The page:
On joining the EU in 2004, the country had a vision of using EU structural funds to build R&D facilities that could stand shoulder-to-shoulder with the best in Europe. Fifteen years later, Czech science is reaping the benefits
It may be famous for its beer, love of hockey and castles, but in science circles the Czech Republic is increasingly known as a success story for research infrastructures. Back in the late 2000s, the country laid out a strategic plan to use EU funding to build these facilities. Here’s how it happened.
The Czech Republic joined the EU in 2004, alongside nine other new members. Around the same time, the EU started mapping its research infrastructures, having launched the European Strategy Forum on Research Infrastructures (ESFRI) bringing together member states and the Commission, a few years prior. The Czechs joined in on the efforts, and when the new EU seven-year budget was being negotiated in the lead up to 2007, the country seized the opportunity to invest.
“That was the first big round of funding from the EU, from structural funds, and there was a clear decision of the Czech government that a big chunk of the money has to go into research,” recalls Ondřej Hradil, research infrastructures coordinator at the Masaryk University in Brno, previously core facility coordinator at CEITEC, a leading life and material science research institute, created as part of the push for new facilities. “There was a notion to establish something big.”
All this required foresight, which came largely thanks to David Uhlíř, currently chief strategy officer at the South Moravian Innovation Centre, who had just spent a few years working for the European Commission at the interface between the research and the regional policy directorates. In 2007, at the end of his secondment as an international expert, he got a call from a friend who had become a deputy minister and came back to help the country devise a plan to give its research system a boost.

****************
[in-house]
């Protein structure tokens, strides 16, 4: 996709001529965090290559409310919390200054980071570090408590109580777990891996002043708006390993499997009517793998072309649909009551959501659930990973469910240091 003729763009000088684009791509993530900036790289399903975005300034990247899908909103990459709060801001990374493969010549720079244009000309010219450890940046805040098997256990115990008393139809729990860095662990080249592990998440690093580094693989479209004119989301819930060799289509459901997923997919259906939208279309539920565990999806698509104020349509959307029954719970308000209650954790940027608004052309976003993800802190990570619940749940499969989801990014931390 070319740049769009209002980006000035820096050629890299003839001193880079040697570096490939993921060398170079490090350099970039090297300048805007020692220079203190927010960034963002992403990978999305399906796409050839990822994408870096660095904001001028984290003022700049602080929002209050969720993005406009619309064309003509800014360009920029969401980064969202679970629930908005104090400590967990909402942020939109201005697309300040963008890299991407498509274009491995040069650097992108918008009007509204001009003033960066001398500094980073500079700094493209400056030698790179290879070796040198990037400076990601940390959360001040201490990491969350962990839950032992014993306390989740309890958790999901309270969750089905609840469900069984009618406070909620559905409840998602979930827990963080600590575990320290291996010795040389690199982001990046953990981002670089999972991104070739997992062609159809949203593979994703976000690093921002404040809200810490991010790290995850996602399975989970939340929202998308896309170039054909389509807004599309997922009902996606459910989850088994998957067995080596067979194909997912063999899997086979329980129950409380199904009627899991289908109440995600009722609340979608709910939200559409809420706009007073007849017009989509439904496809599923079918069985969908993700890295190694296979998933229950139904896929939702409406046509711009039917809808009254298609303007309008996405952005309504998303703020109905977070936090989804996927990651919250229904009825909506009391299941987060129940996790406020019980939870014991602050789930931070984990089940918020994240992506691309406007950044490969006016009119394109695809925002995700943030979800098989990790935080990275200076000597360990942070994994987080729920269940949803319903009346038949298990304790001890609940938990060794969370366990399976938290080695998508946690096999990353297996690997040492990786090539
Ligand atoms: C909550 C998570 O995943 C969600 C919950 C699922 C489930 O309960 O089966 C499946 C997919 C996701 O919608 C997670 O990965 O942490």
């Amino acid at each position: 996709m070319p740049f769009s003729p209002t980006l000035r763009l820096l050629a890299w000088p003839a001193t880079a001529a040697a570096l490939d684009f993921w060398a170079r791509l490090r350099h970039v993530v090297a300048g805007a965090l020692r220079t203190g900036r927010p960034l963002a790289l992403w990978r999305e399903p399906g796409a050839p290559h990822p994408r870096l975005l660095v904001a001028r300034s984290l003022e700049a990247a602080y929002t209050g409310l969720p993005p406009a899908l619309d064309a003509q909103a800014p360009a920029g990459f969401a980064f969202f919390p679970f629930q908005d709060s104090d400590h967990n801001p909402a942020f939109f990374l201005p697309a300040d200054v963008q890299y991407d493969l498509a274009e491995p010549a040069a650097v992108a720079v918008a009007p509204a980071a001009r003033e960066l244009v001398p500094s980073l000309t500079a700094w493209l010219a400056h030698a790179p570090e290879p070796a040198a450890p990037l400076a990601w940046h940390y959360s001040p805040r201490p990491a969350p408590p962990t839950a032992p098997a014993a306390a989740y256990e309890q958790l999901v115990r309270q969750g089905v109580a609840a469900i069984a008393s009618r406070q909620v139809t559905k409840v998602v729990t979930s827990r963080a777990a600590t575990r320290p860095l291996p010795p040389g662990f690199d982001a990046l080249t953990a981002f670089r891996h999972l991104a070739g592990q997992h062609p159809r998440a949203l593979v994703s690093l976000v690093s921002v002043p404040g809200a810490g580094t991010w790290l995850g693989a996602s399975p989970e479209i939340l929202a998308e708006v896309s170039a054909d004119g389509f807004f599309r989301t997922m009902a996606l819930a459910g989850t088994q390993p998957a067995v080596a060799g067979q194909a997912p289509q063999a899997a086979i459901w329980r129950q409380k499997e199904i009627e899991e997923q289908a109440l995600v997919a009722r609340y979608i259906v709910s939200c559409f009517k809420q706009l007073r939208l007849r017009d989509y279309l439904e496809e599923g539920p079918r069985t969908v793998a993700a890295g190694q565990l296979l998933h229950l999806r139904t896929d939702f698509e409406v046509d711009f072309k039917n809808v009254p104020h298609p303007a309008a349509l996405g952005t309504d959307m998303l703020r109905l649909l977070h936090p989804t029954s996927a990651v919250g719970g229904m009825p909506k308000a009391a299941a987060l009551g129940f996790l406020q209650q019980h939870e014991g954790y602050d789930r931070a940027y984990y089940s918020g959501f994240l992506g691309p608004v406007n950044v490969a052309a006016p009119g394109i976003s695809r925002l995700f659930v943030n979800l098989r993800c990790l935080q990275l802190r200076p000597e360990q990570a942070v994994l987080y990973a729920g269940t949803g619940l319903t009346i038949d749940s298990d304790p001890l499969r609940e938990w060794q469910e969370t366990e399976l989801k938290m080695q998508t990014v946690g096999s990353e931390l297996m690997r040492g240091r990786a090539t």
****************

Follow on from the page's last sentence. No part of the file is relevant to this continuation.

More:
At the time using structural funds to build research infrastructures was a novel idea. There was a lot of money to spend, and Uhlíř saw it was a chance to build big. “We realised it was an opportunity to dramatically upgrade the research infrastructures in the country if we did it well,” he told Science|Business.
At first, the Commission was not convinced the plan was in line with the structural fund’s objectives of promoting economic and social development of less advanced member states. Investment in research facilities, many of which would support fundamental science, wouldn’t bring benefits straight away and officials were hesitant to sign off the spending.
But the Czechs persisted with their plan to build a handful of top-notch facilities that play in the European league, such as the Extreme Light Infrastructure (ELI) and CEITEC, and a number of regional centres that would be closely linked to local industry. The country also introduced a performance-based method for funding these infrastructures, which obliged the facilities to generate extra income from research contracts and encouraged involvement in the EU’s research programmes. “That sort of changed the attitude of academia that until then was inward looking,” says Uhlíř.
Hradil doesn’t hold back praise for Uhlíř’s vision. “It was not just a stupid way of administrating structural funds by checklist. He was fighting a lot with the system, with [the directorate for regional policy], to make something that makes sense for research,” says Hradil.